Current psychotherapeutic practice involves immediate affirmation of a young person’s self-diagnosis, which often leads to support for social and even medical transition. Although this practice will likely help small numbers of children, there may also be many false positives.

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The earliest written record from the town of Hamelin in Lower Saxony is from 1384. It states simply, “It is 100 years since our children left.” Historical accounts indicate that sometime in the 13th century, a large number of the town’s children disappeared or perished, though the details of the event remain a mystery. “The Pied Piper of Hamelin” is, as far I as have been able to determine, the only Grimm’s fairy tale that is based substantially on a historical event. Both the actual event and the Grimm’s tale suggest an archetypal situation in which adults have allowed children to be seduced away into peril. This tale is a disconcertingly apt metaphor for various social contagions that have overtaken collective life throughout the centuries.

Having witnessed the destruction and horror of World War II, Jung had much to say about what he termed “psychic epidemics.” Several times throughout The Collected Works, he stressed that such “mass psychoses” are the main threat facing humanity today. “The gods have become disease,” Jung famously wrote. “Zeus no longer rules Olympus but rather the solar plexus, and produces curious specimens for the doctor’s consulting room, or disorders the brains of politicians and journalists who unwittingly let loose psychic epidemics on the world” (1967, p. 37). When we smugly imagine ourselves above the influence of contents from the collective unconscious, then we are most susceptible to possession by them.

Jung discussed the spontaneous manifestation of an archetype within collective life as indicative of a critical time during which there is a serious risk of a destructive psychic epidemic. “Catastrophe can be avoided only if the effect of the archetype can be intercepted and assimilated by a sufficiently large majority of individuals” (Jung, 1970, p. 229). Jung stated that archetypal contents such as anima and animus are liable to escape from conscious control due to their numinosity, and as a result can lead to psychic possession.

Currently, we appear to be experiencing a significant psychic epidemic that is manifesting as children and young people coming to believe that they are the opposite sex, and in some cases taking drastic measures to change their bodies. I am particularly concerned about the number of teens and tweens suddenly coming out as transgender without a prior history of discomfort with their sex. “Rapid-onset gender dysphoria” is a new presentation of this condition that has not been well studied. Current psychotherapeutic practice involves affirmation of a young person’s self-diagnosis ( Although this practice will undoubtedly help a small number of children, I am concerned that there may be many false positives.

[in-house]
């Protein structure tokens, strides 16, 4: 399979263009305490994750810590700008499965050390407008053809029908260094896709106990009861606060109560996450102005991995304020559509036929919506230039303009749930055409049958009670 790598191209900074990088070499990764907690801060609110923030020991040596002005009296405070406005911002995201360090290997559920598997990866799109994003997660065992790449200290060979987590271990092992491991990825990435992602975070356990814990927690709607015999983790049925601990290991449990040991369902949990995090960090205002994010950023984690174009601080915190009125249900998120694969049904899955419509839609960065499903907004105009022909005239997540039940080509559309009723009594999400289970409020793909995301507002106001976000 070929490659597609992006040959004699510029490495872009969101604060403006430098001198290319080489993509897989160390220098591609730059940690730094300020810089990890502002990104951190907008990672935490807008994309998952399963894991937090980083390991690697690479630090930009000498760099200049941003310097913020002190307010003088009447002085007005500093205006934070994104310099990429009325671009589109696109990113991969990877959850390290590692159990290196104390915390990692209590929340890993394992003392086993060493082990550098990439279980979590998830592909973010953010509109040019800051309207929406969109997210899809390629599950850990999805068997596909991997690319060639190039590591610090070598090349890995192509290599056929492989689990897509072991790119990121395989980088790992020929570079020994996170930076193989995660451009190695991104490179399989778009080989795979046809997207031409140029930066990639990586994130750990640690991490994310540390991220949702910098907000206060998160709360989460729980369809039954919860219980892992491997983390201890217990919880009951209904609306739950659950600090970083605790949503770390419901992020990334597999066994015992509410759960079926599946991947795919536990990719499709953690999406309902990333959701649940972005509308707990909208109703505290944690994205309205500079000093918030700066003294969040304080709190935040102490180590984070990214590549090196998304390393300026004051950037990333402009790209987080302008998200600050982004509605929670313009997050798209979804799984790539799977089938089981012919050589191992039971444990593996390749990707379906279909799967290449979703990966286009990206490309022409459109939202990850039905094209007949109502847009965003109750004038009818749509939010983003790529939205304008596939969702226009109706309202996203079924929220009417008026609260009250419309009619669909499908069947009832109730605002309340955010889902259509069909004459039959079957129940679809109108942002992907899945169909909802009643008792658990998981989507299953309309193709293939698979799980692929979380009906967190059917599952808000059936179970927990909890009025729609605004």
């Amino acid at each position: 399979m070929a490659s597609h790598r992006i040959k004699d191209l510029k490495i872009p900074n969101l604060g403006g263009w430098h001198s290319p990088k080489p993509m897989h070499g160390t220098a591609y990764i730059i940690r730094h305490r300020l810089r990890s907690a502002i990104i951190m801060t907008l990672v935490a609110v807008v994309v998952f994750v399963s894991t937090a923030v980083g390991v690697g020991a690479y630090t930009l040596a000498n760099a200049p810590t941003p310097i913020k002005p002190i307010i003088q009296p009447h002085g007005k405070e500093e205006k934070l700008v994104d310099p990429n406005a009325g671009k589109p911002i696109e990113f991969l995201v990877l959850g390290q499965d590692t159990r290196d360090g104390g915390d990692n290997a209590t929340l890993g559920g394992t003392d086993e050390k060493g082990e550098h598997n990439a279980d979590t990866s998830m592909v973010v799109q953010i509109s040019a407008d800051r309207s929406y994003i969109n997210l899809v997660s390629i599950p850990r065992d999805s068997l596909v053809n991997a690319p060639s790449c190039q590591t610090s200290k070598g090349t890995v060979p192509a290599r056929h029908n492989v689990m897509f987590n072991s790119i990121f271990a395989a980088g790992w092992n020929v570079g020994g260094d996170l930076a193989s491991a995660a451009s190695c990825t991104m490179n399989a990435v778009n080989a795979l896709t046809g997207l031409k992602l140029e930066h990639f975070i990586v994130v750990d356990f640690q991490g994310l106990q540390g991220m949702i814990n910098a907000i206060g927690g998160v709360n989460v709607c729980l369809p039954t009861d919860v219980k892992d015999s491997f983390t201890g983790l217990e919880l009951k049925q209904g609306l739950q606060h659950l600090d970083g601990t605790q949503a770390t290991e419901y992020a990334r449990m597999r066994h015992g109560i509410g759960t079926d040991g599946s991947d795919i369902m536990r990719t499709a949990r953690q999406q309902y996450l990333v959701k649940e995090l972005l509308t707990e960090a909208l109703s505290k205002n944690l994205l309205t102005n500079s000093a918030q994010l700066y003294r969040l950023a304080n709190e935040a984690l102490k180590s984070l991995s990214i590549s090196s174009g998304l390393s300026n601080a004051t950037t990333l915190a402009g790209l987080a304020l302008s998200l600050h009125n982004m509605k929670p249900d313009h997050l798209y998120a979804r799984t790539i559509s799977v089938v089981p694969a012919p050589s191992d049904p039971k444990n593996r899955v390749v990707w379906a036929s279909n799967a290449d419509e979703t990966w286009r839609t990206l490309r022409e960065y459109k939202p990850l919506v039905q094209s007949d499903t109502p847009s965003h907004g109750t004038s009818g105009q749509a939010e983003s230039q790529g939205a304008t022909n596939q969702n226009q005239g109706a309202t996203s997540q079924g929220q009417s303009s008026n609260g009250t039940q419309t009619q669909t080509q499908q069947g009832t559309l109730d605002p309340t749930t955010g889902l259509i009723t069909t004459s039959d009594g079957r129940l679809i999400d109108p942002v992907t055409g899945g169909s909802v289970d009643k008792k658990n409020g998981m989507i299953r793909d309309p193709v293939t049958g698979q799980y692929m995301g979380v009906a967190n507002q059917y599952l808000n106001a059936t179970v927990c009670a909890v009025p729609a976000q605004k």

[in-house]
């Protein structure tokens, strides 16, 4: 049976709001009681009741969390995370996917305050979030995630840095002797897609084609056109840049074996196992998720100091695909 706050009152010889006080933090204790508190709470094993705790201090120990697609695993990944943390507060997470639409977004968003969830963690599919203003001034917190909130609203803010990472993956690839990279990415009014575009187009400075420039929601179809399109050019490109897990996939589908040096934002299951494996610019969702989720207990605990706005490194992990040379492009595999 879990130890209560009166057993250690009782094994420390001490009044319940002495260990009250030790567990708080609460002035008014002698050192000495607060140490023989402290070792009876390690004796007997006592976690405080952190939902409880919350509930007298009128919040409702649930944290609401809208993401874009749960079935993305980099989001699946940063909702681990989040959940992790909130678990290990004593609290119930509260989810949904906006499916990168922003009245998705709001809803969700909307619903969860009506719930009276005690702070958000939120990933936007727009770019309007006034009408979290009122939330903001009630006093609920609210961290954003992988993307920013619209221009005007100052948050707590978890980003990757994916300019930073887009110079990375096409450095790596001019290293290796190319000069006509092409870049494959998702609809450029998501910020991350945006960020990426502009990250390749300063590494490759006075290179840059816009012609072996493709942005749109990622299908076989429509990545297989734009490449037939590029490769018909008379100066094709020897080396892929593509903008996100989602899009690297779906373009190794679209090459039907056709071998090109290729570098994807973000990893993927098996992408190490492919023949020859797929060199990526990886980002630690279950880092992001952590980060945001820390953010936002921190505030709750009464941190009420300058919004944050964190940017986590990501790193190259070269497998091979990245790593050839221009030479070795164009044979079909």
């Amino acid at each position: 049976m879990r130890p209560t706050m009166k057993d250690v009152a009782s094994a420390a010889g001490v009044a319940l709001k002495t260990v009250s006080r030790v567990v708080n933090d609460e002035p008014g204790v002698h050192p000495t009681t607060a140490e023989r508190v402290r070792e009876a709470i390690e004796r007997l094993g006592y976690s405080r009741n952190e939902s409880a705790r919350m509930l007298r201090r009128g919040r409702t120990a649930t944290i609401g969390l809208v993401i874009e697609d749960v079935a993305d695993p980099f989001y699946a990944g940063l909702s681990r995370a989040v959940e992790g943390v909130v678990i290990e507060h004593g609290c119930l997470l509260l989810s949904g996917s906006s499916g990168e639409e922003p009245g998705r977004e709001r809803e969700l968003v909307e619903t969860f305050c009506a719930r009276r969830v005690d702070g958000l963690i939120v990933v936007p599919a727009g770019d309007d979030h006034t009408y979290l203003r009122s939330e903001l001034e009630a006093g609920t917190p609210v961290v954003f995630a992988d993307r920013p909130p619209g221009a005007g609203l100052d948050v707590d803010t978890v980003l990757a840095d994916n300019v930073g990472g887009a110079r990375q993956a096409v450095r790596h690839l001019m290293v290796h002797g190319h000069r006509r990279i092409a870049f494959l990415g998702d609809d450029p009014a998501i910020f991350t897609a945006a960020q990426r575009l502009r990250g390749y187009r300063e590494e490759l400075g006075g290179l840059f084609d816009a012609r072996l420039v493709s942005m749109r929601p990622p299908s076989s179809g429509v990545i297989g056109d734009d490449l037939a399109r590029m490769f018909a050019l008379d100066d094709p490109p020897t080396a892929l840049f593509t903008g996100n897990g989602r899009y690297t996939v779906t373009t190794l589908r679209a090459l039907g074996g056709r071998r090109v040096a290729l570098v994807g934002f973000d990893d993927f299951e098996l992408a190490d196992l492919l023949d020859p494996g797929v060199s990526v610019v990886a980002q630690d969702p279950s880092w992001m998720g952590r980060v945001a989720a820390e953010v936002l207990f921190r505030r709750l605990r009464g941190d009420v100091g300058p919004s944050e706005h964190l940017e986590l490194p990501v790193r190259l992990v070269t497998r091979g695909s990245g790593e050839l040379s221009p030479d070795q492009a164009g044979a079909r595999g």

This topic first came to my attention in my practice. A patient reported that her daughter was identifying as transgender. I admired the way this mother attempted to support her child, and I marveled at the creativity of youth culture in challenging traditional conceptualizations of gender. My view of this cultural trend as benign collapsed in an instant, however, when I learned that young women were having mastectomies as young as 14 (Rowe, 2016). Realizing that the identity exploration of teenagers was being treated in a concretized way that would have drastic, permanent consequences for the young people involved immediately filled me with concern. Further research online and through speaking with people only increased my alarm. It quickly became clear to me that teens were coming out as trans in peer clusters, as we have seen happen before with suicide and eating disorder contagion."

Dude, if you can’t recognize how what you quoted from Mastriano’s article is transphobic, then nothing I say is likely to convince you otherwise and – given that you evaluate Fox News as a good source of information and “LOVE Tucker Carlson” – it’s really not something I want to get into with you.

But since this thread that I so deeply regret starting and am tragically unable to delete is potentially being read by other people, I’ll suggest that anyone confused on this matter go on to google “rapid onset gender dysphoria” and look for articles that are (justifiably) critical of that perspective. The following abstract from “A critical commentary on ‘rapid-onset gender dysphoria’” does a pretty good job of summarizing the problem: